The Australian Rugby community is mourning the loss of Wallaby 423 Jack Potts, who passed away on Thursday aged 87.
Jack Potts was a tall and rangy outside centre whose legal career ambitions impacted his international rugby career. A conspicuous figure with the headgear that he always wore, Potts was a strong defender and hard runner who proved difficult to bring to the ground due to his high striding gait. At 1.82m and 82 kg he was comparable in physique to many loose forwards of that time.
Born in Nowra on the New South Wales south coast, Potts attended Waverley College as a boarder and played centre for the 1st XV in his final year (1953). After school, Potts enrolled in the Faculty of Law at the University of Sydney and played his rugby for Sydney University Football Club.
In 1956, Potts made his debut for New South Wales against Queensland and two weeks later found himself alongside Jim Phipps against the touring Springboks. He did not make the Test team but toured Japan with an Australian Universities side that was bolstered by numerous current and future Wallabies.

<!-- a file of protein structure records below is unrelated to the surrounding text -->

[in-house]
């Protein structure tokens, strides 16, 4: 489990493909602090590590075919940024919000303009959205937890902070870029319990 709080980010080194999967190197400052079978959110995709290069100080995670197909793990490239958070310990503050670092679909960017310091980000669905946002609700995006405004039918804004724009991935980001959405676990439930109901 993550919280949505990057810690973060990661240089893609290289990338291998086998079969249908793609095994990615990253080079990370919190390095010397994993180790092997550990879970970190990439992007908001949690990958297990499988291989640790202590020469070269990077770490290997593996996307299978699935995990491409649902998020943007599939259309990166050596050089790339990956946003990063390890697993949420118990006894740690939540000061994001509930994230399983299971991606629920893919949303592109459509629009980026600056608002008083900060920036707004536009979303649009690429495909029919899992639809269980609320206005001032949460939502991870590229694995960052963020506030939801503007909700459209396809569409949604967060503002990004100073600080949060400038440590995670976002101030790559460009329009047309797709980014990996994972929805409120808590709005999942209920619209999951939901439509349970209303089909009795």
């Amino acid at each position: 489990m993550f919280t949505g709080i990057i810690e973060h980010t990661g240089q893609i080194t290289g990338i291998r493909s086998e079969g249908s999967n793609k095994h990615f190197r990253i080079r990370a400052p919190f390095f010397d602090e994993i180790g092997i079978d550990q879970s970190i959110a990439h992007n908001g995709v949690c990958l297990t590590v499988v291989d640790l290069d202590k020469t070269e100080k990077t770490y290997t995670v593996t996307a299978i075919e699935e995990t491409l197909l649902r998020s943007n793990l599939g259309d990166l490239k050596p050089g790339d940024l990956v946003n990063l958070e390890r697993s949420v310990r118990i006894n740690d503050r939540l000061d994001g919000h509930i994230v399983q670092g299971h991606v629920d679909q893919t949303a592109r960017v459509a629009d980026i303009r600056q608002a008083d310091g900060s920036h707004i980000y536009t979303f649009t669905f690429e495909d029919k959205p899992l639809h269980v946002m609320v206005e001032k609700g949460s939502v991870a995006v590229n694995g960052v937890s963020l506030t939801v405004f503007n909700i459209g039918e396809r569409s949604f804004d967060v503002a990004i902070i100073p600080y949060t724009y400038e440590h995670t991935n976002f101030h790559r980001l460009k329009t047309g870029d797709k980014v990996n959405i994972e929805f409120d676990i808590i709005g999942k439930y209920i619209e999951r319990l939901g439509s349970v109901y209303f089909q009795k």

The following year, Potts fortuitously missed the 3-19 state match loss to the touring All Blacks, a game in which the centres struggled in defence, and as a result he was selected for his Test debut in Sydney. Potts retained his place for the 2nd Test and was then chosen for the Fourth Wallabies tour.
In 1958 Potts was injured in the first interstate match and missed the rest of the representative season. He returned with a vengeance in 1959, Potts played what his greatest ever game in NSW’s historic defeat of the Lions (18-14) and was duly recalled for the 1st Test in Brisbane. Potts had another strong match and was selected for the 2nd Test but withdrew due to the pressure of his university exams.
In his final year of law, Potts concentrated on his studies however Australia did not play a Test that season and by 1961 the brilliant Jimmy Lisle had emerged in the outside centre position.
Jack Potts played five Tests for Australia in a three-year international career.
Jack is survived by his wife Louise, children John Henry, Marylou and Barney, and grandchildren Nina, Margot, Jeremy, Tane and Finn.